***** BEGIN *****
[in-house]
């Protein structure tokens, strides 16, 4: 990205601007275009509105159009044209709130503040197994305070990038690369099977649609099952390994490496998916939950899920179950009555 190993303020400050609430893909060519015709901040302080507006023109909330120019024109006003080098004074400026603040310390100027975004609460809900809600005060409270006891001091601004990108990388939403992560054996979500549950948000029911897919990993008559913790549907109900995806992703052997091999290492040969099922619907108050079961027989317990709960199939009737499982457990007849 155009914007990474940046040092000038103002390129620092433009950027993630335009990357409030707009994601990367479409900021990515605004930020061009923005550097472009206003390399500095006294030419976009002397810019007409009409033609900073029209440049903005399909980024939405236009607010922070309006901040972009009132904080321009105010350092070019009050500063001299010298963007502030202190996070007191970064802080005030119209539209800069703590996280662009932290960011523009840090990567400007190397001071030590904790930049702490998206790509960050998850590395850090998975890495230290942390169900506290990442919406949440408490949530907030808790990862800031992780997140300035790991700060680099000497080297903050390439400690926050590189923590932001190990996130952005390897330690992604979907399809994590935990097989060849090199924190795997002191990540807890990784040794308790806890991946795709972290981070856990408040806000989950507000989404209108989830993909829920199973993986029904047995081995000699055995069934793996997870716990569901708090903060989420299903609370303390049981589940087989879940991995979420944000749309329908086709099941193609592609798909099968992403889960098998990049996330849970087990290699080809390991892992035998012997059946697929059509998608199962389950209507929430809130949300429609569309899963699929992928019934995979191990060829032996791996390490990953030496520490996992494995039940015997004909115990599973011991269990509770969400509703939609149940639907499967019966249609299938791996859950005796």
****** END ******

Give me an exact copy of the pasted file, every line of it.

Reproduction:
[in-house]
């Protein structure tokens, strides 16, 4: 990205601007275009509105159009044209709130503040197994305070990038690369099977649609099952390994490496998916939950899920179950009555 190993303020400050609430893909060519015709901040302080507006023109909330120019024109006003080098004074400026603040310390100027975004609460809900809600005060409270006891001091601004990108990388939403992560054996979500549950948000029911897919990993008559913790549907109900995806992703052997091999290492040969099922619907108050079961027989317990709960199939009737499982457990007849 155009914007990474940046040092000038103002390129620092433009950027993630335009990357409030707009994601990367479409900021990515605004930020061009923005550097472009206003390399500095006294030419976009002397810019007409009409033609900073029209440049903005399909980024939405236009607010922070309006901040972009009132904080321009105010350092070019009050500063001299010298963007502030202190996070007191970064802080005030119209539209800069703590996280662009932290960011523009840090990567400007190397001071030590904790930049702490998206790509960050998850590395850090998975890495230290942390169900506290990442919406949440408490949530907030808790990862800031992780997140300035790991700060680099000497080297903050390439400690926050590189923590932001190990996130952005390897330690992604979907399809994590935990097989060849090199924190795997002191990540807890990784040794308790806890991946795709972290981070856990408040806000989950507000989404209108989830993909829920199973993986029904047995081995000699055995069934793996997870716990569901708090903060989420299903609370303390049981589940087989879940991995979420944000749309329908086709099941193609592609798909099968992403889960098998990049996330849970087990290699080809390991892992035998012997059946697929059509998608199962389950209507929430809130949300429609569309899963699929992928019934995979191990060829032996791996390490990953030496520490996992494995039940015997004909115990599973011991269990509770969400509703939609149940639907499967019966249609299938791996859950005796």